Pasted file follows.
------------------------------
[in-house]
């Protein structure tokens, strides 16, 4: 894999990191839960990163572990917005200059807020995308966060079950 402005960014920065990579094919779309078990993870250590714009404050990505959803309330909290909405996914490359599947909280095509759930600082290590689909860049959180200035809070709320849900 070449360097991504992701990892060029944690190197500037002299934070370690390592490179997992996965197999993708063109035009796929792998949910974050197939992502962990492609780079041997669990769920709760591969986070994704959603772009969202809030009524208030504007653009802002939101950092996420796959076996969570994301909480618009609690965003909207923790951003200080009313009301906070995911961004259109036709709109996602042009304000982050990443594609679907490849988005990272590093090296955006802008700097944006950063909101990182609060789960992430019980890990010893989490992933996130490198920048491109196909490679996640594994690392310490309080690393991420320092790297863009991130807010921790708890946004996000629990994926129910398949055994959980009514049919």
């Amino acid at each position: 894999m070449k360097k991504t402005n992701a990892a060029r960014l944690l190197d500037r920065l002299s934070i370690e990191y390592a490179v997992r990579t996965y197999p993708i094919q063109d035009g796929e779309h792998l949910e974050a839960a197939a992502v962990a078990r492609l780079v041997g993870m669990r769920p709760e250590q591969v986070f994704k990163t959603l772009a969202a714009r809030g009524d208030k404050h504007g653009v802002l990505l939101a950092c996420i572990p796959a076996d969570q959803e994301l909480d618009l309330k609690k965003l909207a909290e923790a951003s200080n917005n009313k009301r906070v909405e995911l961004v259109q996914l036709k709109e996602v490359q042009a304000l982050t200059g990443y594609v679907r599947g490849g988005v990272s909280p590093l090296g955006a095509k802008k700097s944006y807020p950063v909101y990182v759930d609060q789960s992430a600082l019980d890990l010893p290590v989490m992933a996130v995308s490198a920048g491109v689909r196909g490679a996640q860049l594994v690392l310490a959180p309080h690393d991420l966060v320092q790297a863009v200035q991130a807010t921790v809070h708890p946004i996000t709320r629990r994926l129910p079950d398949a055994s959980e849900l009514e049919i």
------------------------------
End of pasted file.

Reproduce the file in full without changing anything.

[in-house]
């Protein structure tokens, strides 16, 4: 894999990191839960990163572990917005200059807020995308966060079950 402005960014920065990579094919779309078990993870250590714009404050990505959803309330909290909405996914490359599947909280095509759930600082290590689909860049959180200035809070709320849900 070449360097991504992701990892060029944690190197500037002299934070370690390592490179997992996965197999993708063109035009796929792998949910974050197939992502962990492609780079041997669990769920709760591969986070994704959603772009969202809030009524208030504007653009802002939101950092996420796959076996969570994301909480618009609690965003909207923790951003200080009313009301906070995911961004259109036709709109996602042009304000982050990443594609679907490849988005990272590093090296955006802008700097944006950063909101990182609060789960992430019980890990010893989490992933996130490198920048491109196909490679996640594994690392310490309080690393991420320092790297863009991130807010921790708890946004996000629990994926129910398949055994959980009514049919």
């Amino acid at each position: 894999m070449k360097k991504t402005n992701a990892a060029r960014l944690l190197d500037r920065l002299s934070i370690e990191y390592a490179v997992r990579t996965y197999p993708i094919q063109d035009g796929e779309h792998l949910e974050a839960a197939a992502v962990a078990r492609l780079v041997g993870m669990r769920p709760e250590q591969v986070f994704k990163t959603l772009a969202a714009r809030g009524d208030k404050h504007g653009v802002l990505l939101a950092c996420i572990p796959a076996d969570q959803e994301l909480d618009l309330k609690k965003l909207a909290e923790a951003s200080n917005n009313k009301r906070v909405e995911l961004v259109q996914l036709k709109e996602v490359q042009a304000l982050t200059g990443y594609v679907r599947g490849g988005v990272s909280p590093l090296g955006a095509k802008k700097s944006y807020p950063v909101y990182v759930d609060q789960s992430a600082l019980d890990l010893p290590v989490m992933a996130v995308s490198a920048g491109v689909r196909g490679a996640q860049l594994v690392l310490a959180p309080h690393d991420l966060v320092q790297a863009v200035q991130a807010t921790v809070h708890p946004i996000t709320r629990r994926l129910p079950d398949a055994s959980e849900l009514e049919i």